Summer’s distracted me from blogging, but I just returned from the American Chemical Society meeting in Washington, DC. That meeting is a huge mishmash for me– a combination of catching up with former chemistry colleagues, meeting up with current writing colleagues, and getting myself back up to speed on what’s new with molecules.
Though it’s a small story in the broader sense of the ACS meeting, as a popcorn fan, I can’t help but be excited that my favorite salty snack– popcorn– also packs the highest per-gram punch of polyphenols, a class of antioxidants. Before anyone goes crazy, no, we shouldn’t all switch to a popcorn diet, particularly one that’s covered in butter, real or artificial.
Fortunately, I’m an old-fashioned gal when it comes to my kernels. I like them popped fresh in a little oil on a stove, just like Mom made before we had a microwave. Some of my most vivid memories of childhood road trips include riding down either I-95 or I-10 and the tug-of-war with my sister over who got to hold the large Charles’ Chips tin containing fluffy, crunchy saltiness that Mom had popped before we left home.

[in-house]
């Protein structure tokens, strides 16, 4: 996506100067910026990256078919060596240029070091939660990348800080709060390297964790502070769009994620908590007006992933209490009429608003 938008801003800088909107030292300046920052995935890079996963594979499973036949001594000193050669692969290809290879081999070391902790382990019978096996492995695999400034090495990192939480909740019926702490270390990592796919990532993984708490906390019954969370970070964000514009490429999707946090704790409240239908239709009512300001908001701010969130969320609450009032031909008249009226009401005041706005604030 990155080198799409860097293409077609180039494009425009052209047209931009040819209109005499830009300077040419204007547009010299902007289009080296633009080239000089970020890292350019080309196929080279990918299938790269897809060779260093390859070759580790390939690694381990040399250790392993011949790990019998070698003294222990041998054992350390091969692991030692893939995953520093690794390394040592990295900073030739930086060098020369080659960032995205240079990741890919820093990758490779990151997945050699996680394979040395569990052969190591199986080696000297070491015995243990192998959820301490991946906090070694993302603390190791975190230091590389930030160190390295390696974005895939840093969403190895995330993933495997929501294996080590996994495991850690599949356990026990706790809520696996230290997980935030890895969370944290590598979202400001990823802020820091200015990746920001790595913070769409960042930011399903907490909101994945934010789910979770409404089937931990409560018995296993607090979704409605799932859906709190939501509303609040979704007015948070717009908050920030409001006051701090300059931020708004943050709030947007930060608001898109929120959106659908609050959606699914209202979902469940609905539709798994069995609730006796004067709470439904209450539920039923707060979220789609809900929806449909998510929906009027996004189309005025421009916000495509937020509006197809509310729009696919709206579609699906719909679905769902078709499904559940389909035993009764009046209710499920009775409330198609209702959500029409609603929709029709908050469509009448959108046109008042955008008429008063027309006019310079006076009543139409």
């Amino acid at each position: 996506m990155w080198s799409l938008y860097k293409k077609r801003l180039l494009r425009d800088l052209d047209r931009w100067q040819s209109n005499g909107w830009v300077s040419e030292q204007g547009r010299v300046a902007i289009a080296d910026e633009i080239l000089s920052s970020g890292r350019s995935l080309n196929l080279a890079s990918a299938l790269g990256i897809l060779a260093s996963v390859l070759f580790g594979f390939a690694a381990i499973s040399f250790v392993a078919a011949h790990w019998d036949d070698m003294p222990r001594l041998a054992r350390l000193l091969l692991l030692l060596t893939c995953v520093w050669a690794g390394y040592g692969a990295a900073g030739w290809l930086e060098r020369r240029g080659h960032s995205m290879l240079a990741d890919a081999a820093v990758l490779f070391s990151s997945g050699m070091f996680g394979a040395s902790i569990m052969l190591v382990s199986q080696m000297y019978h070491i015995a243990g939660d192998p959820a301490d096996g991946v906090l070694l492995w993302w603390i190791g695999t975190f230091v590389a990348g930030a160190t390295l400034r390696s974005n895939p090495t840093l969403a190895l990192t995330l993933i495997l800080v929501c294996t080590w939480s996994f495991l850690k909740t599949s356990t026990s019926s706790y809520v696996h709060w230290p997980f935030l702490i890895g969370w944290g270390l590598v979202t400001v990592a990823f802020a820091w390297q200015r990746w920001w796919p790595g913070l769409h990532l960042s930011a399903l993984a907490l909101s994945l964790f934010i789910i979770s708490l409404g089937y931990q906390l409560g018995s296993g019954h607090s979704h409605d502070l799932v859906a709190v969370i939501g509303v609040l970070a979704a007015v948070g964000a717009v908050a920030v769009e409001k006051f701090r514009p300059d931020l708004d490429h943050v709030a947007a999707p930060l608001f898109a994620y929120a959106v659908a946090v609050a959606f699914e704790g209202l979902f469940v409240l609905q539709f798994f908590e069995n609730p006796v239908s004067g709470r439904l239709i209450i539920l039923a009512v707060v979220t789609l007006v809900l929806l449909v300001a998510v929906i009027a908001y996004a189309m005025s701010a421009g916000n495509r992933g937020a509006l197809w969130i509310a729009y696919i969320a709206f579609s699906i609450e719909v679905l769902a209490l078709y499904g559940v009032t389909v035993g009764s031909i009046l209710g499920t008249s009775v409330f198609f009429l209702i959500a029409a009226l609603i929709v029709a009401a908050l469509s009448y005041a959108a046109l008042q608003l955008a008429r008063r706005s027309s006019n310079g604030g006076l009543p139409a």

Back to the science, though– the popcorn was part of a larger study by Joe Vinson and his colleagues at the University of Scranton looking at antioxidants in whole grains. Like other plant-derived foods, whole grains have antioxidants and those chemicals could be part of the reason that these foods are healthy. Not a particularly new idea, I’ll admit. But as I’m crunching on a fresh pot of snack food, I don’t mind feeling just a little less guilty.